A British high court has decided that the detention of David Miranda, partner of journalist Glenn Greenwald, under a provision of the United Kingdom’s terrorism law was “lawful.” The objective of his detention was “not only legitimate but very pressing.” He had in his possession material that was “stolen” from the National Security Agency by whistleblower Edward Snowden which if made public would have posed a risk to life.
|By: Kevin Gosztola Wednesday February 19, 2014 7:54 am|
|By: Kevin Gosztola Tuesday December 3, 2013 2:10 pm|
Guardian editor-in-chief Alan Rusbridger appeared before a British parliamentary committee to answer questions on how the media organization had handled the publication of National Security Agency documents from former NSA contractor and whistleblower Edward Snowden.
The invitation to appear before the committee seemed to be part of an escalation in attacks on the Guardian since it began to publish stories on NSA documents, especially the NSA’s partnership with the UK spy agency, GCHQ.
|By: Kevin Gosztola Thursday November 7, 2013 6:00 pm|
Lawyers for David Miranda, the husband of journalist Glenn Greenwald, who has been reporting on documents from former NSA contractor Edward Snowden, was in Britain’s High Court for the second day of a hearing.
|By: Kevin Gosztola Wednesday November 6, 2013 11:20 am|
Lawyers for David Miranda, the husband of journalist Glenn Greenwald who was detained under a United Kingdom terrorism law back in August and had electronics equipment seized from him, are in Britain’s High Court to argue that detaining him was unlawful and it was a violation of Miranda’s right to target him under the terrorism law.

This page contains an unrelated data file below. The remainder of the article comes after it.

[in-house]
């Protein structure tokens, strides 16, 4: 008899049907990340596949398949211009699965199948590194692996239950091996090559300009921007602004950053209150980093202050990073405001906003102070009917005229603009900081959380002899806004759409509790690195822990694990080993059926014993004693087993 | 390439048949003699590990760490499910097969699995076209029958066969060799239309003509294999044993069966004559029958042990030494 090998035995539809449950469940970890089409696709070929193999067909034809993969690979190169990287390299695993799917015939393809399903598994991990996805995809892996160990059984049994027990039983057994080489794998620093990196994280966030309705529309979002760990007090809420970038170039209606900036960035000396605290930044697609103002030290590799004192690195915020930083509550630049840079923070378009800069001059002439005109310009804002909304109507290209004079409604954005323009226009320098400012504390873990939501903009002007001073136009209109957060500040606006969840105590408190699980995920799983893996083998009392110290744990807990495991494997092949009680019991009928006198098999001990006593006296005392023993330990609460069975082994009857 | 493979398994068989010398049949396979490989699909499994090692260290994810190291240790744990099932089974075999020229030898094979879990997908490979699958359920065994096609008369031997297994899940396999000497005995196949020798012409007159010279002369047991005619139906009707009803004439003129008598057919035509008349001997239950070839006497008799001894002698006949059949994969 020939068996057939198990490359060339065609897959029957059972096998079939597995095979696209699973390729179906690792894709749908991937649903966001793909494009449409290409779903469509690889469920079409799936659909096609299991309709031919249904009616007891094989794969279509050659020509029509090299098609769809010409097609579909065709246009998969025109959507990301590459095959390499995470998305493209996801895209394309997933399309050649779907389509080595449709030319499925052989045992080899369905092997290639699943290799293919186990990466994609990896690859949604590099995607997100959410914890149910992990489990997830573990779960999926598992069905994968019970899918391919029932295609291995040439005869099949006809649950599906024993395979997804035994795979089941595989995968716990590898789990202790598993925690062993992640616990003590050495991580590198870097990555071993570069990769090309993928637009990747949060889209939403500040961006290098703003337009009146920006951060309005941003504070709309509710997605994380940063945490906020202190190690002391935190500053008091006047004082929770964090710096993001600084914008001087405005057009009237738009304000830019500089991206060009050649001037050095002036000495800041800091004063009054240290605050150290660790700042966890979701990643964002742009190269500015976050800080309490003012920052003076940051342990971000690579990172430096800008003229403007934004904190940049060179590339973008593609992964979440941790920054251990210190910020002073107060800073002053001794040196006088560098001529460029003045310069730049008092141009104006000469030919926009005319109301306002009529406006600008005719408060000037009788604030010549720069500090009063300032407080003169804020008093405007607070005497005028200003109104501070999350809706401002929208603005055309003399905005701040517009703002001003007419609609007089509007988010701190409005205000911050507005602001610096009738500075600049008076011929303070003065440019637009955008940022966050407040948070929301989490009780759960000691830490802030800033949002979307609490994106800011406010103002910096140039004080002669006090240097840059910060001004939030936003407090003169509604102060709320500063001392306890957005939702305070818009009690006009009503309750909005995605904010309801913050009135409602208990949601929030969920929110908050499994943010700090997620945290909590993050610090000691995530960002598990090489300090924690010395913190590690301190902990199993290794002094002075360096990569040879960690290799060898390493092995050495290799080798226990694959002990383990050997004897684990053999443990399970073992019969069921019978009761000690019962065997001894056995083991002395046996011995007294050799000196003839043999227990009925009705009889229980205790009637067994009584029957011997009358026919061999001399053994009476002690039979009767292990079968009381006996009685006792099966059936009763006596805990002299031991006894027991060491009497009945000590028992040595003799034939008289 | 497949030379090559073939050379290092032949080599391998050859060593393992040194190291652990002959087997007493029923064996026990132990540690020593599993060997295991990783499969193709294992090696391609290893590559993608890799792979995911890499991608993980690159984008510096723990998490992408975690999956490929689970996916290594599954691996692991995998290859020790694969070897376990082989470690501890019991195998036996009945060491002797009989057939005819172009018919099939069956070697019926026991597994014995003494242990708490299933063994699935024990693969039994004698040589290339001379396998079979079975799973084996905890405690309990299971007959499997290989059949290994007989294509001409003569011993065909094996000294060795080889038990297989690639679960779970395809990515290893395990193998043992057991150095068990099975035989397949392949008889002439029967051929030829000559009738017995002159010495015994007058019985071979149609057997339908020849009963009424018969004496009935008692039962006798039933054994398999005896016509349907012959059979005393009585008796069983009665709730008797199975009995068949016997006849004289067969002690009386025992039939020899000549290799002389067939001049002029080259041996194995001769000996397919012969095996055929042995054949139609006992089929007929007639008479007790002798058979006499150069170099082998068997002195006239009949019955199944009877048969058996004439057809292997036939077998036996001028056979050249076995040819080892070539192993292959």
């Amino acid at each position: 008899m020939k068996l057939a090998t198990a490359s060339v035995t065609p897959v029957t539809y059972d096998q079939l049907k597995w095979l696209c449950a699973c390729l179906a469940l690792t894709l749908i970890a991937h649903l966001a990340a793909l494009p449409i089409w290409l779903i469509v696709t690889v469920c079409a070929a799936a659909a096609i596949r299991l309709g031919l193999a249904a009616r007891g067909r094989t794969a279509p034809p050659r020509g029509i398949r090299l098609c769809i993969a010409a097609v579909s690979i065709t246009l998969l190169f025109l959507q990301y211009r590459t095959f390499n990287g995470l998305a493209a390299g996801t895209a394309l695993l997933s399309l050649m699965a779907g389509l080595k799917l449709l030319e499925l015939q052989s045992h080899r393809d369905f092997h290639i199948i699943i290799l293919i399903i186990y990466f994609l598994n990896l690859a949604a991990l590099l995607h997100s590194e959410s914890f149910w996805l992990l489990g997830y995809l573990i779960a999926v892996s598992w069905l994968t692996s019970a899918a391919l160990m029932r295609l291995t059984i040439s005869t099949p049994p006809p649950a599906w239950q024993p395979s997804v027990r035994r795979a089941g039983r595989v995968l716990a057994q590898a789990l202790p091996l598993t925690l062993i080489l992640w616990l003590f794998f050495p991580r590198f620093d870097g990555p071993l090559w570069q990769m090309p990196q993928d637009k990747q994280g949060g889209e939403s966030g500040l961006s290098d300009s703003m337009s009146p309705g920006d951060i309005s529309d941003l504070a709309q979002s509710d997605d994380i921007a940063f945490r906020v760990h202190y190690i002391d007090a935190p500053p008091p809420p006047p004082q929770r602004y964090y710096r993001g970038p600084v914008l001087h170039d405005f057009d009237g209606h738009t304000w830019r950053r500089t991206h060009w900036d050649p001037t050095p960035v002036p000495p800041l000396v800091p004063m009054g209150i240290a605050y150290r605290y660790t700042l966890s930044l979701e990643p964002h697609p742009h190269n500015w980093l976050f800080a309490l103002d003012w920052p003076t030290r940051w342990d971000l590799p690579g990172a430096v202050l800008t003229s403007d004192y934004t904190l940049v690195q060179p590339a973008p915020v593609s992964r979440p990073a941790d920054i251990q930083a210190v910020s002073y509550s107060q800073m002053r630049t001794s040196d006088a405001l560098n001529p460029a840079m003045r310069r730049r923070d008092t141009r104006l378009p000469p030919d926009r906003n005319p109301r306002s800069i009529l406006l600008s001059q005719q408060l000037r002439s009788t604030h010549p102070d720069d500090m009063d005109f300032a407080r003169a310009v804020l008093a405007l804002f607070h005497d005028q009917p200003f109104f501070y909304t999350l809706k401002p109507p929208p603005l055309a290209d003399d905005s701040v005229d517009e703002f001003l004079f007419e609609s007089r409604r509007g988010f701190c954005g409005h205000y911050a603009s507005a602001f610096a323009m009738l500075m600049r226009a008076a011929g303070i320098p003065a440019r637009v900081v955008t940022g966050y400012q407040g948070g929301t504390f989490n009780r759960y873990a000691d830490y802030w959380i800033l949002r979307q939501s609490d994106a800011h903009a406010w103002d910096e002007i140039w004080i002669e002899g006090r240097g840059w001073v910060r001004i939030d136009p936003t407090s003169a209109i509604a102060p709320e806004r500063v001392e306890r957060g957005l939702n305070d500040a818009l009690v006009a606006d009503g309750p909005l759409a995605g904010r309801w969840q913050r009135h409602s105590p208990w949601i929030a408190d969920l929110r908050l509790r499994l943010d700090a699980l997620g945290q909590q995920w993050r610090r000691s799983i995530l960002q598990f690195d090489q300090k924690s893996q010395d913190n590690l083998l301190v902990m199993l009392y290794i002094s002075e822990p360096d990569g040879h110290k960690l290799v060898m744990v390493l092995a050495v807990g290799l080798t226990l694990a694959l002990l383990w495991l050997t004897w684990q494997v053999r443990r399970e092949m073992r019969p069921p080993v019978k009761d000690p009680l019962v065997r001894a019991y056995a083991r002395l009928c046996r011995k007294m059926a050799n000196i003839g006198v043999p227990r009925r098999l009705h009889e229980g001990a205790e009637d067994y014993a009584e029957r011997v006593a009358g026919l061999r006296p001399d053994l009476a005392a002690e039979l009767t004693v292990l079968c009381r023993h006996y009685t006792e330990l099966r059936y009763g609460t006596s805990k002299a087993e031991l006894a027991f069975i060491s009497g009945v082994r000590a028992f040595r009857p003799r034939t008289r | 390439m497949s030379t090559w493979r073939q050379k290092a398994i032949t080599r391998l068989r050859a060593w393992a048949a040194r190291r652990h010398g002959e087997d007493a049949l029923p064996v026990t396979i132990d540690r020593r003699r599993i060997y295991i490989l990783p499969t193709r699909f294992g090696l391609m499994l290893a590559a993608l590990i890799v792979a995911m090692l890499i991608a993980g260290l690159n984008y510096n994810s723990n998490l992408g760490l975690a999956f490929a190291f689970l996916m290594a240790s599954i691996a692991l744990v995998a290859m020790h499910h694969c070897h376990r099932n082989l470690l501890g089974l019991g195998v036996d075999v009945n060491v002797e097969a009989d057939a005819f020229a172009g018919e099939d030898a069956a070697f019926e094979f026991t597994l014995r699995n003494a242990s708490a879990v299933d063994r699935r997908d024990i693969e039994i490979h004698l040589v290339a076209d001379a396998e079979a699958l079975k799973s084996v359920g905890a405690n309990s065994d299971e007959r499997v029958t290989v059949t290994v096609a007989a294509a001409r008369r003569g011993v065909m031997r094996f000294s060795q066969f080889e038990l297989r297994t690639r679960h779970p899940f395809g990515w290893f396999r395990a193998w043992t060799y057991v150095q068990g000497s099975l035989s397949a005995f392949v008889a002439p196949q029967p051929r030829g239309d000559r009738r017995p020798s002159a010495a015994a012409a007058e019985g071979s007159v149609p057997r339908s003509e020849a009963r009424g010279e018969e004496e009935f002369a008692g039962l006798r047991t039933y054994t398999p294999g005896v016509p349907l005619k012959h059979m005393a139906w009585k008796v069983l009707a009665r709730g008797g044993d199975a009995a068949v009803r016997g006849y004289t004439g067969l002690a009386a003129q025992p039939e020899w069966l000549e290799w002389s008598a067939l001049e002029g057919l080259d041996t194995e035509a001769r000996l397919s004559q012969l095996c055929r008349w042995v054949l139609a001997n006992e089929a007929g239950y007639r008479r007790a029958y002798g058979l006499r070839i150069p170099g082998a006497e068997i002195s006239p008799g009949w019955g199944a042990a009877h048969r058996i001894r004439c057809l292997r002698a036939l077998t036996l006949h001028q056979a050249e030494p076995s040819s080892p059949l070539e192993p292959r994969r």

|By: Kevin Gosztola Saturday November 2, 2013 10:30 am|
Security services in the United Kingdom have accused David Miranda, the husband of journalist Glenn Greenwald, of being “involved in espionage activity” when he traveled from Berlin to Heathrow Airport on his way back to Brazil, where he lives with Greenwald.
|By: Kevin Gosztola Friday August 30, 2013 7:30 am|
A high court in the United Kingdom has given the Metropolitan police the expanded power to investigate whether David Miranda committed “crimes related to terrorism and breaches of the Official Secrets Act,” according to Robert Booth of The Guardian.
|By: Barry Eisler Wednesday August 28, 2013 5:45 am|
Today, I’d like to discuss a common leftist reaction to the National Surveillance State’s war on journalism: the idea that journalists should preempt government attacks like Miranda’s detention and the destruction of Guardian computers by immediately dumping onto the Internet any secret files that come into their possession.
|By: Barry Eisler Thursday August 22, 2013 7:04 pm|
I think it’s obvious to any reasonable observer that the UK authorities detained David Miranda, spouse of Guardian journalist Glenn Greenwald, to intimidate journalists and whistleblowers — to “send a message,” as Greenwald put it. But I also think there’s something more going on.
|By: Kevin Gosztola Sunday August 18, 2013 5:20 pm|
The partner of Guardian journalist Glenn Greenwald was detained by United Kingdom authorities at Heathrow Airport for nine hours, the maximum period under a provision of a terrorism law in the country. His partner had “electronics equipment including his mobile phone, laptop, camera, memory sticks, DVDs and games consoles” confiscated.